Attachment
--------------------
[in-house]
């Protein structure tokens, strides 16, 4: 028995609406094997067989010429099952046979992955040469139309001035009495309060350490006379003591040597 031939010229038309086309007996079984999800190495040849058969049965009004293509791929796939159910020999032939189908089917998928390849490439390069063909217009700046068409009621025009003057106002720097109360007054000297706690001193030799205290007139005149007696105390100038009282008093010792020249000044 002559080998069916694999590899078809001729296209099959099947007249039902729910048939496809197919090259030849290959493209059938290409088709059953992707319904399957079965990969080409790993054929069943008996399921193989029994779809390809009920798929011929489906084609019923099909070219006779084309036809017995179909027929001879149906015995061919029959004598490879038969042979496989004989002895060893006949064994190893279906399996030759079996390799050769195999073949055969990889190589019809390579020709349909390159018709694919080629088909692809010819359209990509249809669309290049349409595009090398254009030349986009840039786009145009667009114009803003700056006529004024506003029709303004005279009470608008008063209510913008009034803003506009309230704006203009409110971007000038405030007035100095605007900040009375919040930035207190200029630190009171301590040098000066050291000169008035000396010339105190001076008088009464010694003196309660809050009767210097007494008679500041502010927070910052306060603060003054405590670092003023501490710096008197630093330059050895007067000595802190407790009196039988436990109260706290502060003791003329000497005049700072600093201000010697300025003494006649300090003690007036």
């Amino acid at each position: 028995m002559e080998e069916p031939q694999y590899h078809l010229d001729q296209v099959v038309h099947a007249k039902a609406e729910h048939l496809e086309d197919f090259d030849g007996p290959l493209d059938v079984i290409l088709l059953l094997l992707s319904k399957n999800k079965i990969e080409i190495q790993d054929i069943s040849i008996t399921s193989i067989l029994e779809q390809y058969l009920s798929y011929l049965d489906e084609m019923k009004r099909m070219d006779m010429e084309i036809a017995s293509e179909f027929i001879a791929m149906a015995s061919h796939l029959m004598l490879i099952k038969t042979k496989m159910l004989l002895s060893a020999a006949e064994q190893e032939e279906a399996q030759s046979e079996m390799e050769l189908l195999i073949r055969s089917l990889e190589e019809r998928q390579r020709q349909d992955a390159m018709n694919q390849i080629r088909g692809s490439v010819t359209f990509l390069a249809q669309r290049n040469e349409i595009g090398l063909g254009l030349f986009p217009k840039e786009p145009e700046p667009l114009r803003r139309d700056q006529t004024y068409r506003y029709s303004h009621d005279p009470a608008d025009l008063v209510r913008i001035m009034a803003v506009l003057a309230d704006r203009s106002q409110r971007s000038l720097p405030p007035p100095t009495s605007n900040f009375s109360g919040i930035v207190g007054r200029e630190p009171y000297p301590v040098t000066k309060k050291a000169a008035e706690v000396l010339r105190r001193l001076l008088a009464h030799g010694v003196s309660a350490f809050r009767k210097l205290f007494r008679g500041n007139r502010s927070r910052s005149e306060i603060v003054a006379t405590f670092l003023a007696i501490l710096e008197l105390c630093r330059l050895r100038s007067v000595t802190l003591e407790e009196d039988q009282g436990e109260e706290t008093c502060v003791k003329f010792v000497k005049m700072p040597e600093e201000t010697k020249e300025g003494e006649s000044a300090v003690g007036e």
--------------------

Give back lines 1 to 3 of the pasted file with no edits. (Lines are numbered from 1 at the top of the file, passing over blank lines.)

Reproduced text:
[in-house]
């Protein structure tokens, strides 16, 4: 028995609406094997067989010429099952046979992955040469139309001035009495309060350490006379003591040597 031939010229038309086309007996079984999800190495040849058969049965009004293509791929796939159910020999032939189908089917998928390849490439390069063909217009700046068409009621025009003057106002720097109360007054000297706690001193030799205290007139005149007696105390100038009282008093010792020249000044 002559080998069916694999590899078809001729296209099959099947007249039902729910048939496809197919090259030849290959493209059938290409088709059953992707319904399957079965990969080409790993054929069943008996399921193989029994779809390809009920798929011929489906084609019923099909070219006779084309036809017995179909027929001879149906015995061919029959004598490879038969042979496989004989002895060893006949064994190893279906399996030759079996390799050769195999073949055969990889190589019809390579020709349909390159018709694919080629088909692809010819359209990509249809669309290049349409595009090398254009030349986009840039786009145009667009114009803003700056006529004024506003029709303004005279009470608008008063209510913008009034803003506009309230704006203009409110971007000038405030007035100095605007900040009375919040930035207190200029630190009171301590040098000066050291000169008035000396010339105190001076008088009464010694003196309660809050009767210097007494008679500041502010927070910052306060603060003054405590670092003023501490710096008197630093330059050895007067000595802190407790009196039988436990109260706290502060003791003329000497005049700072600093201000010697300025003494006649300090003690007036």
């Amino acid at each position: 028995m002559e080998e069916p031939q694999y590899h078809l010229d001729q296209v099959v038309h099947a007249k039902a609406e729910h048939l496809e086309d197919f090259d030849g007996p290959l493209d059938v079984i290409l088709l059953l094997l992707s319904k399957n999800k079965i990969e080409i190495q790993d054929i069943s040849i008996t399921s193989i067989l029994e779809q390809y058969l009920s798929y011929l049965d489906e084609m019923k009004r099909m070219d006779m010429e084309i036809a017995s293509e179909f027929i001879a791929m149906a015995s061919h796939l029959m004598l490879i099952k038969t042979k496989m159910l004989l002895s060893a020999a006949e064994q190893e032939e279906a399996q030759s046979e079996m390799e050769l189908l195999i073949r055969s089917l990889e190589e019809r998928q390579r020709q349909d992955a390159m018709n694919q390849i080629r088909g692809s490439v010819t359209f990509l390069a249809q669309r290049n040469e349409i595009g090398l063909g254009l030349f986009p217009k840039e786009p145009e700046p667009l114009r803003r139309d700056q006529t004024y068409r506003y029709s303004h009621d005279p009470a608008d025009l008063v209510r913008i001035m009034a803003v506009l003057a309230d704006r203009s106002q409110r971007s000038l720097p405030p007035p100095t009495s605007n900040f009375s109360g919040i930035v207190g007054r200029e630190p009171y000297p301590v040098t000066k309060k050291a000169a008035e706690v000396l010339r105190r001193l001076l008088a009464h030799g010694v003196s309660a350490f809050r009767k210097l205290f007494r008679g500041n007139r502010s927070r910052s005149e306060i603060v003054a006379t405590f670092l003023a007696i501490l710096e008197l105390c630093r330059l050895r100038s007067v000595t802190l003591e407790e009196d039988q009282g436990e109260e706290t008093c502060v003791k003329f010792v000497k005049m700072p040597e600093e201000t010697k020249e300025g003494e006649s000044a300090v003690g007036e």